Creativity is rewarding to me and when we are rewarded for a skill or behavior, either by leaders, teachers, or mentors, or we are rewarded by the satisfaction from the act of being creative, what we were inspired to do reinforces and generates more inspiration. In other words, it’s a positive cycle.


Creating a positive cycle of inspiration for others:

At Seasons Leadership we define a leader as someone who “motivates and inspires people to do something that they wouldn’t otherwise do.” How does a leader inspire others?

Throughout my corporate career, I had many inspiring leaders. These leaders were inspirational in different ways but inspiring traits that they all shared were that they were visionary and unselfish.

How can a leader be inspirational? Kathy Caprino in her article published July 24, 2016, “6 Powerful Traits Of People Who Inspire Others To Become Their Best,” lists six powerful traits of inspirational leaders:

1.    They have immense courage.

2.    They have deep empathy for others.

3.    They express love and appreciation openly, and foster equality.

4.    They are emotionally healthy.

5.    They believe in collective power.

6.    They've used all of themselves to make a difference.

Leadership is about serving others; it is about setting the vision and inspiring people to follow. If you want to know whether you are inspirational to others, start by asking yourself these questions:   

1.    Am I willing to set and communicate a vision for the future?    

2.    Do I encourage frank, two-way communication?

3.    Do I recognize and reward those that contribute to the organization’s success?

4.    Do I “walk the talk” to lead by example?

5.    Do I put the collective good ahead of personal gain?

6.    Do I demonstrate personal accountability?

If you can answer yes to these questions, you are on the right track to become an inspirational leader. And as I mentioned, inspiring your team will create a positive cycle of inspiration that will spread. These ripples can transform a team and even an organization which means understanding how you can inspire others is more important than ever.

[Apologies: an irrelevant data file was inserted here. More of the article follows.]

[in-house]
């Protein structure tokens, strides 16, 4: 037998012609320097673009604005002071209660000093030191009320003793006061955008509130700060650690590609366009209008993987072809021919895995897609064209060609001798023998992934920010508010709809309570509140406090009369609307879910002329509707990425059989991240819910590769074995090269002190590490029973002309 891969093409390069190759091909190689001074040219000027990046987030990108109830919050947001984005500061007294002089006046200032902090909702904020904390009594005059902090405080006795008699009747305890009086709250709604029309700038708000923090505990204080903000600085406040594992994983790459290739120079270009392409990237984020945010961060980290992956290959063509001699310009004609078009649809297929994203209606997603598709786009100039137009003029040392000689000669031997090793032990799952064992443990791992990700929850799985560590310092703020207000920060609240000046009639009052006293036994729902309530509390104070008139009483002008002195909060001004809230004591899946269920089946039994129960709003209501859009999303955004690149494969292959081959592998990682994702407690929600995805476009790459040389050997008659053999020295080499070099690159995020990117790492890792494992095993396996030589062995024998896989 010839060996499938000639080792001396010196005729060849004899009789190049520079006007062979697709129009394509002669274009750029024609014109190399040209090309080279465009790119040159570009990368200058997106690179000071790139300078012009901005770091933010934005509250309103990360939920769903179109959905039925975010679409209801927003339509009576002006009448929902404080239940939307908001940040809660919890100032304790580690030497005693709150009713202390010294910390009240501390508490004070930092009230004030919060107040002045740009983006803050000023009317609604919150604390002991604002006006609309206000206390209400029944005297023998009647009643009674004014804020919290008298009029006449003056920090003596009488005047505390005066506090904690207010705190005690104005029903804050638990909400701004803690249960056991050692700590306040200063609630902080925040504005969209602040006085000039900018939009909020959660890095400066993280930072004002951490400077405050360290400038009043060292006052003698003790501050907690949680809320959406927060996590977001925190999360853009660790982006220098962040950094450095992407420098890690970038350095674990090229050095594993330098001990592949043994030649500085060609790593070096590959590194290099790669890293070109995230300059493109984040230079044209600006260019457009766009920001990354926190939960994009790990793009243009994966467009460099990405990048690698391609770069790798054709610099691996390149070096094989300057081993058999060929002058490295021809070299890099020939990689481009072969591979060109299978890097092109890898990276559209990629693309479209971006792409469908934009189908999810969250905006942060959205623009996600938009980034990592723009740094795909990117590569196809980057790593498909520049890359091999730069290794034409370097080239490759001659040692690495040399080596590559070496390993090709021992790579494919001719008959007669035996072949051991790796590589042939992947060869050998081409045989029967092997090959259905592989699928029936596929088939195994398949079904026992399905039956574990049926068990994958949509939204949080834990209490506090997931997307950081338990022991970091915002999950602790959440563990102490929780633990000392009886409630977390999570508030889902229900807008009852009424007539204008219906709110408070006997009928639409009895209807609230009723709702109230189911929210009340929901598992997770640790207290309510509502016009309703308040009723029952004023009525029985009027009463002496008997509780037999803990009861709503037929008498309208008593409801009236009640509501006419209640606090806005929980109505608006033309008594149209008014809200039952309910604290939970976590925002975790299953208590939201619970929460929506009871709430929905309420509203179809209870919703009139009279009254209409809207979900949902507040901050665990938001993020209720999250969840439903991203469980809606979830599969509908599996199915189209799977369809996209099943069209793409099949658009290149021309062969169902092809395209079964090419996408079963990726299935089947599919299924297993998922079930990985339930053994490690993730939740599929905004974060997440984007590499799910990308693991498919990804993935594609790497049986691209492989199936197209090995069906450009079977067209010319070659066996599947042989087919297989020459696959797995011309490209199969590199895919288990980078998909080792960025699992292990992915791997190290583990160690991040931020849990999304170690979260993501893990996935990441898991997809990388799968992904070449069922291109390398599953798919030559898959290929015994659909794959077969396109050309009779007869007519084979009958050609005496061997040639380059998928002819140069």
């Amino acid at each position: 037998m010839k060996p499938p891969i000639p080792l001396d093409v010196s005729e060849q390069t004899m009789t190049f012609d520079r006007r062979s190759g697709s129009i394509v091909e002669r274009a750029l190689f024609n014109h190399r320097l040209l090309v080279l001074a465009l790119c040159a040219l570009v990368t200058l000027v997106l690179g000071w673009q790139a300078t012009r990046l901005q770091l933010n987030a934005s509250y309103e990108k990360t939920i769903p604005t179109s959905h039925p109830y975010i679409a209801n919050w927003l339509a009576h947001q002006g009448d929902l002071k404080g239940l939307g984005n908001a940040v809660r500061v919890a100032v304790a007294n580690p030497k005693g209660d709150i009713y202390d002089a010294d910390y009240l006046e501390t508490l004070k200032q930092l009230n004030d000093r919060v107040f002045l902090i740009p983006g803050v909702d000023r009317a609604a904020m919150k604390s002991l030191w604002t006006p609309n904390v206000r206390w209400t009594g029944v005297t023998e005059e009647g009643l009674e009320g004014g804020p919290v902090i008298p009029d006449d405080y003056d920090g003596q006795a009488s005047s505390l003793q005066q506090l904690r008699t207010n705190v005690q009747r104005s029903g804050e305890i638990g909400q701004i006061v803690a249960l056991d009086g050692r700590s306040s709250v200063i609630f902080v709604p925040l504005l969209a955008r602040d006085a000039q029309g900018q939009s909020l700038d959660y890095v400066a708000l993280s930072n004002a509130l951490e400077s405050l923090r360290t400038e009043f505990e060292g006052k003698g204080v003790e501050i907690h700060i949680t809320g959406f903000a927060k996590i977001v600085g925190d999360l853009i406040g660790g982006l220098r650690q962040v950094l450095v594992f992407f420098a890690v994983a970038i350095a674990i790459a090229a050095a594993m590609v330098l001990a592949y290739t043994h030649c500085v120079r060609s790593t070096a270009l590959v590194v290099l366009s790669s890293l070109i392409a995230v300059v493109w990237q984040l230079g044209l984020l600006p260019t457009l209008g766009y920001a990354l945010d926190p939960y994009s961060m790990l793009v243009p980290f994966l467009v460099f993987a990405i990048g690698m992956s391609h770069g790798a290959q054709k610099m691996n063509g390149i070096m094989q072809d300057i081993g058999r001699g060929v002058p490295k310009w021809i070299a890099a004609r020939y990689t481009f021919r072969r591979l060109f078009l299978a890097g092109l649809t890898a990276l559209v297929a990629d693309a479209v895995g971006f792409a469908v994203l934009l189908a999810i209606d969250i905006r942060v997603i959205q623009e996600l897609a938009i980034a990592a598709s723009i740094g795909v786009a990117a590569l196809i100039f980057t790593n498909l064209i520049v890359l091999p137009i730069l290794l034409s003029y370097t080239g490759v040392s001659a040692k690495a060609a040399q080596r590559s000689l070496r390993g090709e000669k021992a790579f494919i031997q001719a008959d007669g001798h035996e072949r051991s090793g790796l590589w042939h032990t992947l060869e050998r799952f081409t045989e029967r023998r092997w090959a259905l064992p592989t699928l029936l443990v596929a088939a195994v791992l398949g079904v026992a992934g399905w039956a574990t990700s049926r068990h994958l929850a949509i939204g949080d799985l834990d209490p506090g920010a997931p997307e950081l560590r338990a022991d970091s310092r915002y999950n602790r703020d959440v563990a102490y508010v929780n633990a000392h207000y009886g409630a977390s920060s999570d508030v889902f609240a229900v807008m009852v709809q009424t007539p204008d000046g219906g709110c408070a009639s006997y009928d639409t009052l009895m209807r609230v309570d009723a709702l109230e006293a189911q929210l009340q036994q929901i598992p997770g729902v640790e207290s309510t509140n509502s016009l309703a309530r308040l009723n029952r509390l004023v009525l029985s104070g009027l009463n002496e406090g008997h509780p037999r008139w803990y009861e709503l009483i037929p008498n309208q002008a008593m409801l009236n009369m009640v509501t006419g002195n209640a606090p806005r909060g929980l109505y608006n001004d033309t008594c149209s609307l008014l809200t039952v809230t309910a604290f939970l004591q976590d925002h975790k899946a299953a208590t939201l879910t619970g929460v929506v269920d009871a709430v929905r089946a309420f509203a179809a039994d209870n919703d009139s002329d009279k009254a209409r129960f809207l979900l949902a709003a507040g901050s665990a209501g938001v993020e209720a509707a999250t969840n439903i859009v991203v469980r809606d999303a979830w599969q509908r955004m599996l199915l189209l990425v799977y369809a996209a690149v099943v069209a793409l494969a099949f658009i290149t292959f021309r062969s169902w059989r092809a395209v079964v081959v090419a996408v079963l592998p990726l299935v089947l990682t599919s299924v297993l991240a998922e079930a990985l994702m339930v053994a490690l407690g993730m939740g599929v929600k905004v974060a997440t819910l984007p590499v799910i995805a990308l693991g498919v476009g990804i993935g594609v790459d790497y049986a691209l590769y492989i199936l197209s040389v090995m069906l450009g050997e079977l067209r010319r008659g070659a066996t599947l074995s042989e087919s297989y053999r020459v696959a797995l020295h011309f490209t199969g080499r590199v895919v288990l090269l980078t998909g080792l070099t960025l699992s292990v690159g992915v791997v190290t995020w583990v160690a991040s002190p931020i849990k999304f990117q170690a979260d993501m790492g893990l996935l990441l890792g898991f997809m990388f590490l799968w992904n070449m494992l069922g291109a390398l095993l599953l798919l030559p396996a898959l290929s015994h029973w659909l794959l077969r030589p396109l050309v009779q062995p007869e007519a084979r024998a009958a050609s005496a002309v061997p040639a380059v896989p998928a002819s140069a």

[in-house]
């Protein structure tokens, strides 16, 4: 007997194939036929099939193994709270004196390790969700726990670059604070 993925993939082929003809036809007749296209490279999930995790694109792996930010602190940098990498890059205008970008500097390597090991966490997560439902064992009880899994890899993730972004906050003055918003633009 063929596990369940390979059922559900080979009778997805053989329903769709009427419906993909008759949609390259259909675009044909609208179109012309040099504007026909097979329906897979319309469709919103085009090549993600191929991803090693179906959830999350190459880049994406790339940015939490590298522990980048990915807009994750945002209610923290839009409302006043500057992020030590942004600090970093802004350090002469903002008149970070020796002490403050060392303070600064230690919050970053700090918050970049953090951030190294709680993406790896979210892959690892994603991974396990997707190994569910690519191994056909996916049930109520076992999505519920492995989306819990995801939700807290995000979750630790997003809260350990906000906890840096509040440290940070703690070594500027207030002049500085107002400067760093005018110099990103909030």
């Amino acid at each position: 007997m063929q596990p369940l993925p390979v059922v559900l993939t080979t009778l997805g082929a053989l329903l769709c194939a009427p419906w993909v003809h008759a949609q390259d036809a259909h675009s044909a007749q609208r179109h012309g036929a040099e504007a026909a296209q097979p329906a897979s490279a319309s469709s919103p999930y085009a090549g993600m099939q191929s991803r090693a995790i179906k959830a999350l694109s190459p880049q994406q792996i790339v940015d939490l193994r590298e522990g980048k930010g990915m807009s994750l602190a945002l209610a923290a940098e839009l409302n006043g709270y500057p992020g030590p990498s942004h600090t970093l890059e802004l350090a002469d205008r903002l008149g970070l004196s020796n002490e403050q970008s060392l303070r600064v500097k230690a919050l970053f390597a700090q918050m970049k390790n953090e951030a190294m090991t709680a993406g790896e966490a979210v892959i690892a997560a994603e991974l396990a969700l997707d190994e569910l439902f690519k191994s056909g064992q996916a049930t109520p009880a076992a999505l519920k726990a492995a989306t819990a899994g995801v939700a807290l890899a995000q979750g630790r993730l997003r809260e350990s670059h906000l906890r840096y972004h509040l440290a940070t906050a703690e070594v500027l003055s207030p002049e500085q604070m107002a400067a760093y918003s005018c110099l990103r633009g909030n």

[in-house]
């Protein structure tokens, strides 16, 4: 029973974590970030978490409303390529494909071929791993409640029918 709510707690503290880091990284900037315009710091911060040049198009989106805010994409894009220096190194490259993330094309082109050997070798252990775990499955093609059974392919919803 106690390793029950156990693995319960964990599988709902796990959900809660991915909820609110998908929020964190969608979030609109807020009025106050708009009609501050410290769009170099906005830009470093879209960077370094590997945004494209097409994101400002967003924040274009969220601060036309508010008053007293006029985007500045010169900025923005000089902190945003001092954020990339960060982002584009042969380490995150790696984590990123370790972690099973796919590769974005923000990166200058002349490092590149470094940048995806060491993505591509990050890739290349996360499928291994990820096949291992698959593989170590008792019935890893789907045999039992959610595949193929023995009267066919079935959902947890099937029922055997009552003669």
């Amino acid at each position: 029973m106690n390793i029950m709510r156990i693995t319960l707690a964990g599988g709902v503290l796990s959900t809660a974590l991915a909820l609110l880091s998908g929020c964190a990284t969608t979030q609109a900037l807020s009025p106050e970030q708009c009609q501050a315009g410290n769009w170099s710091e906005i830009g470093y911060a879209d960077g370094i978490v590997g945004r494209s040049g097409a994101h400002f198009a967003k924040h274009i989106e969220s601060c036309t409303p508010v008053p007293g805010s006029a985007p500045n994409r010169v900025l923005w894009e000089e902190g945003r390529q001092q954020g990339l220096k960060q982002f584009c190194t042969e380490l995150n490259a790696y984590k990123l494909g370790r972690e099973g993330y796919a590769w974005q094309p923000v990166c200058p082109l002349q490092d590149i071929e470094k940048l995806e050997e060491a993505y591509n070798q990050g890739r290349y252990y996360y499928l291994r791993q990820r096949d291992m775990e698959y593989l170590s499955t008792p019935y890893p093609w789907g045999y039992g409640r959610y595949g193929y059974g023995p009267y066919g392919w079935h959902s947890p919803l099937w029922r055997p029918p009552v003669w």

Another way to achieve the goal of being an inspirational leader is to work with a coach. An ICF-certified leadership coach can help you identify your leadership strengths and opportunity areas and partner with you to help you realize your potential.

Seasons Leadership can help you become an inspirational leader. Here are three ways we can help:

1)    Coaching: We are ICF-certified professional coaches. Have a free introductory call to explore coaching by emailing us at: 

2)    Leadership Excellence: Get access to exclusive information and offerings through our subscription site at:

3)    Customized Speaking & Workshops on leadership. Contact us at:

Debbie Collard, co-founder of Seasons Leadership, has 30+ years of leadership experience. She served on the National Baldrige Foundation Board of Directors for 15 years, including as the first female Chair of the Board. She is an iPEC- and ICF-Certified Professional Coach and co-author of The Making of a World- Class Organization, a practical guide for leaders to engage employees and increase profitability.